That was the final number at the gate of those who were in the attendance for Harley Hodge’s official retirement from active competition. He was taking on a local slug they called The Zombie, whom was set to spend a few years behind bars in Beijing Municipal for tax fraud and evasion.
In fact, a few of those 1,615 in attendance were police officers playing travel advisor for The Zombie’s real-world vacation as soon as the match concluded.
When things got really bad for Harley in the states, not excluding his punctuality weaknesses and relapse, he met a shady agent in Chicago that had connections to the Asian wrestling circuit - typically made available for the washed-up has-beens that were far-too institutionalized in the game to make a steady paycheck elsewhere but still needed a paycheck to survive.
This was Harley’s ticket away from the disgrace that he plopped onto his plate. It was supposed to give him a reboot in the sport, an easier living based upon a veteran/legend-status clause that the agent worked out, and a way to keep his debt from reaching his eyeballs.
Unfortunately, Harley hadn’t figured a way out of his relapse yet. Thus, he let alcohol and drugs be his gateway to recovery from one match to the next - and sex with the easy-come-easy-go traffic that seemed to cover Beijing like a blanket with bullet holes in it. In this particular world however, nobody cared. The only thing that mattered to people that bought tickets was that they would see The Accelerator appear and perform; anything above or below that was simply out of mind.
Like a caged zoo animal with three heads, Harley had become a foreign attraction.
Once the “Winner Leaves Town” match had concluded, with Harley being wrapped up in a small package by The Zombie, Harley took a few minutes to wave towards the darkened venue that had more empty seats than humans, and then wandered to the backstage in a wounded haze - anxious to tear down a couple of Tsingtaos, run a line of cheap coke up his nose, and shove a Chungwa between his lips. He was told by a translator that there were “five or six people” waiting outside for autographs, but Harley didn’t give a shit about them. He was sore, tired of the grind, and ready to take an elevator up to the Beijing TV Centre for his final leap of faith.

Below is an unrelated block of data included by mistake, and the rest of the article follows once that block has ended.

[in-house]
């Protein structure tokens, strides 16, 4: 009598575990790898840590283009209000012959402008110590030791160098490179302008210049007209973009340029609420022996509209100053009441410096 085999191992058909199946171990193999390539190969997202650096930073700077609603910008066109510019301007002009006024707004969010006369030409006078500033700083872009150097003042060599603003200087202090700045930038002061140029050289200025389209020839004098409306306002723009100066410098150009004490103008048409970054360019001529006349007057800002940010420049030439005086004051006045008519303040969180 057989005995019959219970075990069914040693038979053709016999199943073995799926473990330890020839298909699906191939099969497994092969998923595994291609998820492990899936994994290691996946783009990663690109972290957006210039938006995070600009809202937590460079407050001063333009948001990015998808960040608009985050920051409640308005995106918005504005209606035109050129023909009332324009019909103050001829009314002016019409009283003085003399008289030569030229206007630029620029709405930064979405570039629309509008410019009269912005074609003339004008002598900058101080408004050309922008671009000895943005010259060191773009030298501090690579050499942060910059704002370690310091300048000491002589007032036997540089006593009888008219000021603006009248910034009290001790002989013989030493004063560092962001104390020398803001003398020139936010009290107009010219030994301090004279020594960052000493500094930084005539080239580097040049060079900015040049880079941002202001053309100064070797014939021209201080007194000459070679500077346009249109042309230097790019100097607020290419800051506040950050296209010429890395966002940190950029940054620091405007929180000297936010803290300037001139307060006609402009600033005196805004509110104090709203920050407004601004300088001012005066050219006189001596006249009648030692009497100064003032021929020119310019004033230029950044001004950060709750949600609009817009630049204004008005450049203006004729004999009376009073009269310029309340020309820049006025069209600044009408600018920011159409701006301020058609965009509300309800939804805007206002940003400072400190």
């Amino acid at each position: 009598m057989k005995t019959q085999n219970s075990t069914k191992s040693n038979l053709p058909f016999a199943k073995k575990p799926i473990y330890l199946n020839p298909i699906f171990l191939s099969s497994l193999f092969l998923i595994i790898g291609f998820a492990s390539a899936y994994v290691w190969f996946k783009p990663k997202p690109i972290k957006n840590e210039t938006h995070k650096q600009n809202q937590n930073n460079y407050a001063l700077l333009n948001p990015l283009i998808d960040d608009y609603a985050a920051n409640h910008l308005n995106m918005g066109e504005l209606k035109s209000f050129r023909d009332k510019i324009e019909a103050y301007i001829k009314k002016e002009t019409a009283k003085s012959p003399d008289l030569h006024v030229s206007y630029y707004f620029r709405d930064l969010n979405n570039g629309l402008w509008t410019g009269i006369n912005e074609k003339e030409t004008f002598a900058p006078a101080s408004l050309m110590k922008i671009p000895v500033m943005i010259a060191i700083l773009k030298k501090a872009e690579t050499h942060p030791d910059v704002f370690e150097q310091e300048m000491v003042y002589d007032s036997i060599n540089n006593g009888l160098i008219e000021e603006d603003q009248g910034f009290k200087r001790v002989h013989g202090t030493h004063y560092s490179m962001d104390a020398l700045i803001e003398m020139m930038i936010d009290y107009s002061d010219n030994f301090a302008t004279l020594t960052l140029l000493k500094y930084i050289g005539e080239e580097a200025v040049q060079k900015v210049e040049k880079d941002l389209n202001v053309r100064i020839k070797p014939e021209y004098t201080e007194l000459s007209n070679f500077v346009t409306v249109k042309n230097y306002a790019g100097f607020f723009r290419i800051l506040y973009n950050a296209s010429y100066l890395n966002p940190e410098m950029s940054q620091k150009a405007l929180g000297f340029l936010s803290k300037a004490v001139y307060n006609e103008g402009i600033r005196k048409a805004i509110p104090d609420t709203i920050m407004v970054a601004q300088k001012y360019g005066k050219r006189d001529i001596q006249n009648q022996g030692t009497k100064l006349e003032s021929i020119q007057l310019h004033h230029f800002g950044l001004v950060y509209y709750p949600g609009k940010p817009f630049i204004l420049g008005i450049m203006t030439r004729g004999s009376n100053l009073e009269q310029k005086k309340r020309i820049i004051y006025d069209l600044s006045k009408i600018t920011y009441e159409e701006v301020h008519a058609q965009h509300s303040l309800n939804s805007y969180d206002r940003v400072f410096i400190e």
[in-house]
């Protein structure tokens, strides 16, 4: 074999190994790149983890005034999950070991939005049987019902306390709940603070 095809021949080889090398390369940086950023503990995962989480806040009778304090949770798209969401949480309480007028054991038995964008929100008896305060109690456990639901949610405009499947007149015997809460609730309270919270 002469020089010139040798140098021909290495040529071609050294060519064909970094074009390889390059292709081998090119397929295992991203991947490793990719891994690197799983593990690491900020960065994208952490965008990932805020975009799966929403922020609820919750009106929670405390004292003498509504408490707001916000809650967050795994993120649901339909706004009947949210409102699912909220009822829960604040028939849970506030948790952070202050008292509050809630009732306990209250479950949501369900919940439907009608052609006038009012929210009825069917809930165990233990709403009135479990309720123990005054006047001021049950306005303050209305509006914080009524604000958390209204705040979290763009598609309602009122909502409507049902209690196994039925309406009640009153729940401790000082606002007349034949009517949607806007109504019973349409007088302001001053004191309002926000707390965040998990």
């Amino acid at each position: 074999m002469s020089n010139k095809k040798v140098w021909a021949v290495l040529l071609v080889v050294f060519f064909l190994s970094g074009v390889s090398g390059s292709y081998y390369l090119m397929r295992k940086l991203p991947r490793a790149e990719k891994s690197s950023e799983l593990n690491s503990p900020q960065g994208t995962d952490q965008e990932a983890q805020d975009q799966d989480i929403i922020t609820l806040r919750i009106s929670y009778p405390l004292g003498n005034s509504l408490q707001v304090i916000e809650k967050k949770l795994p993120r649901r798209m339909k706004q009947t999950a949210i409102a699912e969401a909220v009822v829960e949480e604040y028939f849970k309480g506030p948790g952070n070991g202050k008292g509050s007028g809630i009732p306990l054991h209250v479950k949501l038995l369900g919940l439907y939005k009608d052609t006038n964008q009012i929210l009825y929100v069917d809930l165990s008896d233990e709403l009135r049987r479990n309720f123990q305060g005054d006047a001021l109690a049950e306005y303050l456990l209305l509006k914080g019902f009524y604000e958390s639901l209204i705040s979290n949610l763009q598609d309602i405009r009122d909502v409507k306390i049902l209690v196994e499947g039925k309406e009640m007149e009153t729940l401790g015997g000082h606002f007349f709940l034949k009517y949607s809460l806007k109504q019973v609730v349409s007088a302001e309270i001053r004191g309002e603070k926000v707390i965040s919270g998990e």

Instead, he stumbled into his dressing room, sat down on the shabby couch and reached for a small bag of white powder that sat on the glass coffee table. After opening it up, he poured a line and started to bend over to snort it.
He was interrupted by a knock at the door.
Harley didn’t even turn his head.
“Who the hell is it?”
“It’s Zhao, sir.”
Zhao was assistant to the so-called stars. A do-boy essentially, Zhao would get the wrestlers water, adult beverages, towels for their rooms, pornography of all varietals if requested, and - of course - their paychecks. Dejected by the fact that the only meaningful thing in his life was now over, Harley didn’t really care about communicating with anyone - and ever again if he had his way.
“Not in the mood for company, Zhao. Door’s closed for a reason.”
“Oh yes, I understand, Mr. Hodge. I just have your paycheck and then I’ll be on my way for the night.”
The thing about Zhao was that he seemed to be a legitimate Harley Hodge fan. Harley still remembers the first day that he met Zhao - and that smile of his. It was like the kid was meeting Evil Presley reincarnated; he couldn’t get his words out properly, he was sweating profusely, and was willing to wait on hand and foot for Harley.
Harley couldn’t understand the excitement.
To him, he was just a washed-up piece of shit with nothing more to offer but coffin occupancy.